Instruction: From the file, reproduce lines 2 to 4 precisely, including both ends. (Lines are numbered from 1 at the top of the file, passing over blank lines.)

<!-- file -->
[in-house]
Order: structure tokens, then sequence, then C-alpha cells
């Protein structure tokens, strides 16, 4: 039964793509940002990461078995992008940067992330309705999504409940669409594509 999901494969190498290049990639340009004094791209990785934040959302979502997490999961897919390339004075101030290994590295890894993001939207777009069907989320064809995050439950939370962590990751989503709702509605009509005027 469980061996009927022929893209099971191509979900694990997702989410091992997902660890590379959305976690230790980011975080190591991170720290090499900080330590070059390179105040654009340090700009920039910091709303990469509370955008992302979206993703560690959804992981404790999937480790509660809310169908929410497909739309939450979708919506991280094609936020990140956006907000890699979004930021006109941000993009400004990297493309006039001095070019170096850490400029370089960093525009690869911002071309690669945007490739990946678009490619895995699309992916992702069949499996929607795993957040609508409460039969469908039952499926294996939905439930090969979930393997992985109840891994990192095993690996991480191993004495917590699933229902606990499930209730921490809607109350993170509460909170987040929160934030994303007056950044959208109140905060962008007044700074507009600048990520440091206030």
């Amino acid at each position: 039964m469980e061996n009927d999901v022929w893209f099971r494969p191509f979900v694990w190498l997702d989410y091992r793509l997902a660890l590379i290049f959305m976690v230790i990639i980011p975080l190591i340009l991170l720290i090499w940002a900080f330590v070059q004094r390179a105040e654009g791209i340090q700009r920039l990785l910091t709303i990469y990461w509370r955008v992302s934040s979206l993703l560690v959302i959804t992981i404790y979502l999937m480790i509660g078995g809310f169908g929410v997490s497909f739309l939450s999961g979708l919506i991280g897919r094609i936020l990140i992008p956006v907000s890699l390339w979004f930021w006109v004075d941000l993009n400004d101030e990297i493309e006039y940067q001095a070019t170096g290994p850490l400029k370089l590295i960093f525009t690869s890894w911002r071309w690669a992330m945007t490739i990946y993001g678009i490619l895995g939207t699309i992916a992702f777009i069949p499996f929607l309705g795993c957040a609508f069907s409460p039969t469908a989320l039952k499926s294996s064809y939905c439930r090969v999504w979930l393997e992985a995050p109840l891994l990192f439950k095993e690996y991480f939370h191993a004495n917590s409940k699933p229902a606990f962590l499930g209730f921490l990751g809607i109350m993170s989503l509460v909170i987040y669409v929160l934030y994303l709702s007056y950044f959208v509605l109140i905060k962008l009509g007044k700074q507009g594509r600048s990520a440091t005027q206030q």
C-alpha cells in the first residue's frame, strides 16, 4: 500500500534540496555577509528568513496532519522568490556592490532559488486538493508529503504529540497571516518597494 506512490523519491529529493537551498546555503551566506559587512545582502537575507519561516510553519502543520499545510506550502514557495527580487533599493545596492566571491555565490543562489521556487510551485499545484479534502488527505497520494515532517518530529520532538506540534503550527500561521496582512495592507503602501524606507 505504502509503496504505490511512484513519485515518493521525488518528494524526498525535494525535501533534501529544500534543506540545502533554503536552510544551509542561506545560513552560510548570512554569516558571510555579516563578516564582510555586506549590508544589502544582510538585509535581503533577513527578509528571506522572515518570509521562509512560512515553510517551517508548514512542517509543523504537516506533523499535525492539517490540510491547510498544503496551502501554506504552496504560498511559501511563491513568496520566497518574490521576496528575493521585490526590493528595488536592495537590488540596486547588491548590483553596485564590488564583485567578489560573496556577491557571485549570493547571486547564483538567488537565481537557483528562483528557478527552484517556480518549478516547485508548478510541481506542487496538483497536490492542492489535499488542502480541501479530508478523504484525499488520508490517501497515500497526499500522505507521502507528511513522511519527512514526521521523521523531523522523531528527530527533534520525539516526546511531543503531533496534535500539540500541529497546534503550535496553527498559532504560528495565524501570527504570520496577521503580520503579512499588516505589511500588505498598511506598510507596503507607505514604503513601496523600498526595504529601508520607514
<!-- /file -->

Order: structure tokens, then sequence, then C-alpha cells
């Protein structure tokens, strides 16, 4: 039964793509940002990461078995992008940067992330309705999504409940669409594509 999901494969190498290049990639340009004094791209990785934040959302979502997490999961897919390339004075101030290994590295890894993001939207777009069907989320064809995050439950939370962590990751989503709702509605009509005027 469980061996009927022929893209099971191509979900694990997702989410091992997902660890590379959305976690230790980011975080190591991170720290090499900080330590070059390179105040654009340090700009920039910091709303990469509370955008992302979206993703560690959804992981404790999937480790509660809310169908929410497909739309939450979708919506991280094609936020990140956006907000890699979004930021006109941000993009400004990297493309006039001095070019170096850490400029370089960093525009690869911002071309690669945007490739990946678009490619895995699309992916992702069949499996929607795993957040609508409460039969469908039952499926294996939905439930090969979930393997992985109840891994990192095993690996991480191993004495917590699933229902606990499930209730921490809607109350993170509460909170987040929160934030994303007056950044959208109140905060962008007044700074507009600048990520440091206030």
């Amino acid at each position: 039964m469980e061996n009927d999901v022929w893209f099971r494969p191509f979900v694990w190498l997702d989410y091992r793509l997902a660890l590379i290049f959305m976690v230790i990639i980011p975080l190591i340009l991170l720290i090499w940002a900080f330590v070059q004094r390179a105040e654009g791209i340090q700009r920039l990785l910091t709303i990469y990461w509370r955008v992302s934040s979206l993703l560690v959302i959804t992981i404790y979502l999937m480790i509660g078995g809310f169908g929410v997490s497909f739309l939450s999961g979708l919506i991280g897919r094609i936020l990140i992008p956006v907000s890699l390339w979004f930021w006109v004075d941000l993009n400004d101030e990297i493309e006039y940067q001095a070019t170096g290994p850490l400029k370089l590295i960093f525009t690869s890894w911002r071309w690669a992330m945007t490739i990946y993001g678009i490619l895995g939207t699309i992916a992702f777009i069949p499996f929607l309705g795993c957040a609508f069907s409460p039969t469908a989320l039952k499926s294996s064809y939905c439930r090969v999504w979930l393997e992985a995050p109840l891994l990192f439950k095993e690996y991480f939370h191993a004495n917590s409940k699933p229902a606990f962590l499930g209730f921490l990751g809607i109350m993170s989503l509460v909170i987040y669409v929160l934030y994303l709702s007056y950044f959208v509605l109140i905060k962008l009509g007044k700074q507009g594509r600048s990520a440091t005027q206030q």